Six days a week for nine long months, Turkish road transport workers picketed outside three UPS transfer centres in Istanbul and İzmir, demanding the right to organise their workplaces. As more union members were dismissed from their jobs, the picket lines grew, holding firm even when riot police aggressively tried to break them up.
When UPS finally agreed to reinstate most of the fired workers, and eventually signed a collective bargaining agreement in late 2011, it was a shot in the arm for Turkey’s beleaguered labour unions.
“A lot of other unions visited us to find out how we did it,” says Kenan Özturk, the president of the All Transport Workers’ Union (TÜMTİS), which followed its success with UPS by signing an even stronger bargaining agreement with DHL.
But as political strife roils Turkey following a failed coup attempt last summer and ahead of a controversial referendum this Sunday 16 April, the union that provided a model for labour organising in tough times is enmeshed in a decade-long legal case that threatens to further erode the rights of all unions in the country.
Early in March this year, a high court in Ankara upheld convictions against 14 TÜMTİS leaders, who now face between one and six-and-a-half years in prison on charges including “founding an organisation for the purpose of committing crime.”
The charges date back to 2007, when the men were detained in dawn raids following a complaint by the logistics company Horoz Kargo, where TÜMTİS had been engaged in an organising drive since 2005.
“There are no injuries, no deaths, no weapons involved in the case against our members; their ‘crime’ was to found an organisation to pressure an employer and increase the membership and income of a union,” says Özturk. “Those are the fundamental duties of a union.”
International labour organisations, whose solidarity helped TÜMTİS win its victories against UPS and DHL, have lent their support to help fight the convictions.
“TÜMTİS, along with other Turkish unions, has repeatedly faced challenges from often hostile local employers who have been emboldened by a government-sponsored culture of disregarding union rights,” says Noel Coard, head of inland transport for the International Transport Workers’ Federation (ITF).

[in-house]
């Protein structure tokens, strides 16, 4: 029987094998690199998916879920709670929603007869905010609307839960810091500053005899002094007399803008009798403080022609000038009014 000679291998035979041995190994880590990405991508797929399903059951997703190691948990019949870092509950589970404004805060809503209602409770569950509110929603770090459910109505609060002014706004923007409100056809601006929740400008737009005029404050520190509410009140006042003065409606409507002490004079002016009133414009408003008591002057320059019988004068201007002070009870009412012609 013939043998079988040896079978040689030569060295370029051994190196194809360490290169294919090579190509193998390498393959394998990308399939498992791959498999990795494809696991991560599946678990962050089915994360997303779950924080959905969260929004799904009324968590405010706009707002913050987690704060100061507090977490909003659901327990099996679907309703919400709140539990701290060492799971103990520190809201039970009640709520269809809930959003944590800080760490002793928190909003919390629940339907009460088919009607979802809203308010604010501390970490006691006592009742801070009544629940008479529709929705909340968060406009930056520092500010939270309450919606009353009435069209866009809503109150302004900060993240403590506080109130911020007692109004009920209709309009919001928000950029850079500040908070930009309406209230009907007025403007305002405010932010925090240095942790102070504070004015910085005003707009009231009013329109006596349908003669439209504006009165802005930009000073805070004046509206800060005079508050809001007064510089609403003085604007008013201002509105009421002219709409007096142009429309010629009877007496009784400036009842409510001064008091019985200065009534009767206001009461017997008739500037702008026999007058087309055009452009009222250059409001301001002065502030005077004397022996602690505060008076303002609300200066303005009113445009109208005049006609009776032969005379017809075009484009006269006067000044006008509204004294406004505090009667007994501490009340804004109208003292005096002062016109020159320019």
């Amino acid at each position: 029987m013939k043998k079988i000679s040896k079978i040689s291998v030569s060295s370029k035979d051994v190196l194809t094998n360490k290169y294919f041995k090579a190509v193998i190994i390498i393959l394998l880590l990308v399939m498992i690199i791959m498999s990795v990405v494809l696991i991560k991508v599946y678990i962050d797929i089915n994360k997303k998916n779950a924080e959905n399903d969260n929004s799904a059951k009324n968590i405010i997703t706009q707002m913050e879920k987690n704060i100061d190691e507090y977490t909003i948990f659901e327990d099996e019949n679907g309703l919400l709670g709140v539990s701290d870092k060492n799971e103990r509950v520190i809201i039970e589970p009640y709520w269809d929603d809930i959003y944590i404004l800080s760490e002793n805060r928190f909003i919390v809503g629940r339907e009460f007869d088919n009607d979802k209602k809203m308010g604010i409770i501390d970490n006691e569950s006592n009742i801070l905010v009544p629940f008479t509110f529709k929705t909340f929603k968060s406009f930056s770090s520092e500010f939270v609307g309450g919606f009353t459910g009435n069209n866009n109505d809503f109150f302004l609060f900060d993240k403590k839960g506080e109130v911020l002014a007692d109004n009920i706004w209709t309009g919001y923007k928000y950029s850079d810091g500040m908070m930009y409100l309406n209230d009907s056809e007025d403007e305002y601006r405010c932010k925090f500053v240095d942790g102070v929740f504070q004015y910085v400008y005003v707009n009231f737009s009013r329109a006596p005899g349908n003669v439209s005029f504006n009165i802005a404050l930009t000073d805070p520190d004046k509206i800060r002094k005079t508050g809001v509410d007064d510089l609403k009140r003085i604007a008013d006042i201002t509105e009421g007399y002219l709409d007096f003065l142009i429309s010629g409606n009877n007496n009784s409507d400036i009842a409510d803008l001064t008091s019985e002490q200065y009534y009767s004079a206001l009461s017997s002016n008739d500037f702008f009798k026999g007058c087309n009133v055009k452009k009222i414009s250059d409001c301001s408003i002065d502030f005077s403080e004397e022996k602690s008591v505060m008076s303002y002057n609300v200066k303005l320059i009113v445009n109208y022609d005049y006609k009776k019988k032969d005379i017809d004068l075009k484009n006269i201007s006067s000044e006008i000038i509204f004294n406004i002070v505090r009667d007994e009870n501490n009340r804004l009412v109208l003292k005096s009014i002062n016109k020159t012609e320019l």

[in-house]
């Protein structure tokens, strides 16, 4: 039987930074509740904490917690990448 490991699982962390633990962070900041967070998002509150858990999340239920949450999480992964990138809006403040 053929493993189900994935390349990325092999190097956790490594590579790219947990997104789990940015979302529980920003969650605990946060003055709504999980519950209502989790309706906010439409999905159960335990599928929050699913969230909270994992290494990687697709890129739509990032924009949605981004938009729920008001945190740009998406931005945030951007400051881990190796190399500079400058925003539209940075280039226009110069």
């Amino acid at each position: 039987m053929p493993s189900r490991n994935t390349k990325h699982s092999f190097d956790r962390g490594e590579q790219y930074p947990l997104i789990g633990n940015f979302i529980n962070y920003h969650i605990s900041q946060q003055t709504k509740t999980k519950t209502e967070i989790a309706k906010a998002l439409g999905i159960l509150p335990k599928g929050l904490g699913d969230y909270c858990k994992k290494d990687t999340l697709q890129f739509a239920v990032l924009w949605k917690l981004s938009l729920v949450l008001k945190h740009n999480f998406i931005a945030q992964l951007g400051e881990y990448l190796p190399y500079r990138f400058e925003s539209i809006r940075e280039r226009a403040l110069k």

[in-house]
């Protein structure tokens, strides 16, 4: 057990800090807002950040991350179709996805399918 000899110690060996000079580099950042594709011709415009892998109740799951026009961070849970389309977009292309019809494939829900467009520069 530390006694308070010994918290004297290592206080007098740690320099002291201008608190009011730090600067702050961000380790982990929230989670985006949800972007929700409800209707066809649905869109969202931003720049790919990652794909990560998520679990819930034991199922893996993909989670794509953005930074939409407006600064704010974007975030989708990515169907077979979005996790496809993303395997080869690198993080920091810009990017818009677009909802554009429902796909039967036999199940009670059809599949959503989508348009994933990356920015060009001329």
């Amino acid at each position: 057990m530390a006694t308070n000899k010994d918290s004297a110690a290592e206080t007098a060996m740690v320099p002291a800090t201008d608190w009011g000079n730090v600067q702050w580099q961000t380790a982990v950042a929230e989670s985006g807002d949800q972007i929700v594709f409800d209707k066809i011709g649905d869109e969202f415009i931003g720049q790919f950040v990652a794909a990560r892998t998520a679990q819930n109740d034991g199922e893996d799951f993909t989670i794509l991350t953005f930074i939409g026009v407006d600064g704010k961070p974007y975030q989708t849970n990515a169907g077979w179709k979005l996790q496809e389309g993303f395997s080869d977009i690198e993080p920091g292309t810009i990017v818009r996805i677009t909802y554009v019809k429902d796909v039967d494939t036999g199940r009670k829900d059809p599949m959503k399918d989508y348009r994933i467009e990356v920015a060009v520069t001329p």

“Bad though the situation has been in the last decade, it has undoubtedly worsened as the government redoubled its repression, using the [15 July 2016] coup attempt as an excuse.”
Since taking power in Turkey in 2002, the Justice and Development Party (AKP) has maintained many of the anti-union laws, regulations and practices put into place in the early 1980s, a period that saw severe restrictions on unionisation and strike actions. The AKP has meanwhile co-opted some of labour’s traditional appeal to the working class with moves to make the Turkish welfare regime more egalitarian. Significantly, it has also bolstered pro-government union confederations, which have seen rapid growth at the expense of independent unions like TÜMTİS.
“Pro-government and pro-employer unions get state support for their organising activities, which allows them to recruit members easily,” says Dr. Aziz Çelik, an associate professor in Kocaeli University’s Labour Economics and Industrial Relations Department. “They also obtain certificates from the Ministry of Labour and Social Security more quickly and easily compared to other unions.”